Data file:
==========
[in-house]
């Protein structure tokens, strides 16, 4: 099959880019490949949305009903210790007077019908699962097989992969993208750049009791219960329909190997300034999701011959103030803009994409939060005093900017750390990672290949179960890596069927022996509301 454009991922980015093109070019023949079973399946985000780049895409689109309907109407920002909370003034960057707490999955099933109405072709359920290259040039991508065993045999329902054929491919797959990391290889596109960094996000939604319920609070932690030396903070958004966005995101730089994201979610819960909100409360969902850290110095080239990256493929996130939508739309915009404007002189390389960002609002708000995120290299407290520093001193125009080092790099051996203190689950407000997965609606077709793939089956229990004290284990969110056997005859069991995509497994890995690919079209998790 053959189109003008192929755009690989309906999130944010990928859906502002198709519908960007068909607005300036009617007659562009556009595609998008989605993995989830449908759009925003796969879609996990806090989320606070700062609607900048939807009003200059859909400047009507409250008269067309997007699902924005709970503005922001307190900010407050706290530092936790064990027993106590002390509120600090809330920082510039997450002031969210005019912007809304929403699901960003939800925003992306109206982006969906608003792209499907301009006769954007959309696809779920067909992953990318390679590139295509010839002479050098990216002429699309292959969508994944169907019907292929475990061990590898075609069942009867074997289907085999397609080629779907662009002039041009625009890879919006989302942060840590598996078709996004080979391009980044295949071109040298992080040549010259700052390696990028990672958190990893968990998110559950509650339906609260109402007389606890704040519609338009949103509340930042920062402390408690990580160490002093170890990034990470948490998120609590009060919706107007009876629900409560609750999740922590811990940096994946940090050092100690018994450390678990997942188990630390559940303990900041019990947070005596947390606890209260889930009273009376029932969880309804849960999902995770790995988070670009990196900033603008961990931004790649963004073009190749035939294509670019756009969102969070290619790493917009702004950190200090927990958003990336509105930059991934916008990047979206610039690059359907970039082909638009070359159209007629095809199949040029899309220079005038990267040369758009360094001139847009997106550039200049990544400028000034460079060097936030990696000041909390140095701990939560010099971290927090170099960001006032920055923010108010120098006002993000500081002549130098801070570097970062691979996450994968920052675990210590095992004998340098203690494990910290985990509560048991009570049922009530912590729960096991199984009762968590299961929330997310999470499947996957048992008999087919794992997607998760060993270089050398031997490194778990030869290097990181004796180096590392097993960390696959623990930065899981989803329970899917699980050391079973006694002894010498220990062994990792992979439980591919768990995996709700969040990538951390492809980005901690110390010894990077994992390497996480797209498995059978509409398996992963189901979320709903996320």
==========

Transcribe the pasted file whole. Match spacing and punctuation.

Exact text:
[in-house]
């Protein structure tokens, strides 16, 4: 099959880019490949949305009903210790007077019908699962097989992969993208750049009791219960329909190997300034999701011959103030803009994409939060005093900017750390990672290949179960890596069927022996509301 454009991922980015093109070019023949079973399946985000780049895409689109309907109407920002909370003034960057707490999955099933109405072709359920290259040039991508065993045999329902054929491919797959990391290889596109960094996000939604319920609070932690030396903070958004966005995101730089994201979610819960909100409360969902850290110095080239990256493929996130939508739309915009404007002189390389960002609002708000995120290299407290520093001193125009080092790099051996203190689950407000997965609606077709793939089956229990004290284990969110056997005859069991995509497994890995690919079209998790 053959189109003008192929755009690989309906999130944010990928859906502002198709519908960007068909607005300036009617007659562009556009595609998008989605993995989830449908759009925003796969879609996990806090989320606070700062609607900048939807009003200059859909400047009507409250008269067309997007699902924005709970503005922001307190900010407050706290530092936790064990027993106590002390509120600090809330920082510039997450002031969210005019912007809304929403699901960003939800925003992306109206982006969906608003792209499907301009006769954007959309696809779920067909992953990318390679590139295509010839002479050098990216002429699309292959969508994944169907019907292929475990061990590898075609069942009867074997289907085999397609080629779907662009002039041009625009890879919006989302942060840590598996078709996004080979391009980044295949071109040298992080040549010259700052390696990028990672958190990893968990998110559950509650339906609260109402007389606890704040519609338009949103509340930042920062402390408690990580160490002093170890990034990470948490998120609590009060919706107007009876629900409560609750999740922590811990940096994946940090050092100690018994450390678990997942188990630390559940303990900041019990947070005596947390606890209260889930009273009376029932969880309804849960999902995770790995988070670009990196900033603008961990931004790649963004073009190749035939294509670019756009969102969070290619790493917009702004950190200090927990958003990336509105930059991934916008990047979206610039690059359907970039082909638009070359159209007629095809199949040029899309220079005038990267040369758009360094001139847009997106550039200049990544400028000034460079060097936030990696000041909390140095701990939560010099971290927090170099960001006032920055923010108010120098006002993000500081002549130098801070570097970062691979996450994968920052675990210590095992004998340098203690494990910290985990509560048991009570049922009530912590729960096991199984009762968590299961929330997310999470499947996957048992008999087919794992997607998760060993270089050398031997490194778990030869290097990181004796180096590392097993960390696959623990930065899981989803329970899917699980050391079973006694002894010498220990062994990792992979439980591919768990995996709700969040990538951390492809980005901690110390010894990077994992390497996480797209498995059978509409398996992963189901979320709903996320």